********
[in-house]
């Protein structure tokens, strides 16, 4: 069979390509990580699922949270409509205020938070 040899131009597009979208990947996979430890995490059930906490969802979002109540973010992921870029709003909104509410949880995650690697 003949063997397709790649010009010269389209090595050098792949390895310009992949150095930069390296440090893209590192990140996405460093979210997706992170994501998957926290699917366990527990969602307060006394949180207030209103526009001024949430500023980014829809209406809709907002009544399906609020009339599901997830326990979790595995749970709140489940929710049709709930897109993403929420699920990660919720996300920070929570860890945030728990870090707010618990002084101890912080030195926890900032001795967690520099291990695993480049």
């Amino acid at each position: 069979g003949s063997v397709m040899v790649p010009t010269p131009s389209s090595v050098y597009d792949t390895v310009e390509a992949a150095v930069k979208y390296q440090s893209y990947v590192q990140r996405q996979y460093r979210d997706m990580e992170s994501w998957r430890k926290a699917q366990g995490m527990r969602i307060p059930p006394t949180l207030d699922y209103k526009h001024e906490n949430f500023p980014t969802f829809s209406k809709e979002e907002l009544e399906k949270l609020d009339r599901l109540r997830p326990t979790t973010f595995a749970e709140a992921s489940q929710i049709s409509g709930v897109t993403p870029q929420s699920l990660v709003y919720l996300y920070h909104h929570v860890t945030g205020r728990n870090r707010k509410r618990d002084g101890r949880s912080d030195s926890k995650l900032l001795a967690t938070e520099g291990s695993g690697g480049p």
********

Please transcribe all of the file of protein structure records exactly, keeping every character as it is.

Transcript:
[in-house]
């Protein structure tokens, strides 16, 4: 069979390509990580699922949270409509205020938070 040899131009597009979208990947996979430890995490059930906490969802979002109540973010992921870029709003909104509410949880995650690697 003949063997397709790649010009010269389209090595050098792949390895310009992949150095930069390296440090893209590192990140996405460093979210997706992170994501998957926290699917366990527990969602307060006394949180207030209103526009001024949430500023980014829809209406809709907002009544399906609020009339599901997830326990979790595995749970709140489940929710049709709930897109993403929420699920990660919720996300920070929570860890945030728990870090707010618990002084101890912080030195926890900032001795967690520099291990695993480049």
């Amino acid at each position: 069979g003949s063997v397709m040899v790649p010009t010269p131009s389209s090595v050098y597009d792949t390895v310009e390509a992949a150095v930069k979208y390296q440090s893209y990947v590192q990140r996405q996979y460093r979210d997706m990580e992170s994501w998957r430890k926290a699917q366990g995490m527990r969602i307060p059930p006394t949180l207030d699922y209103k526009h001024e906490n949430f500023p980014t969802f829809s209406k809709e979002e907002l009544e399906k949270l609020d009339r599901l109540r997830p326990t979790t973010f595995a749970e709140a992921s489940q929710i049709s409509g709930v897109t993403p870029q929420s699920l990660v709003y919720l996300y920070h909104h929570v860890t945030g205020r728990n870090r707010k509410r618990d002084g101890r949880s912080d030195s926890k995650l900032l001795a967690t938070e520099g291990s695993g690697g480049p």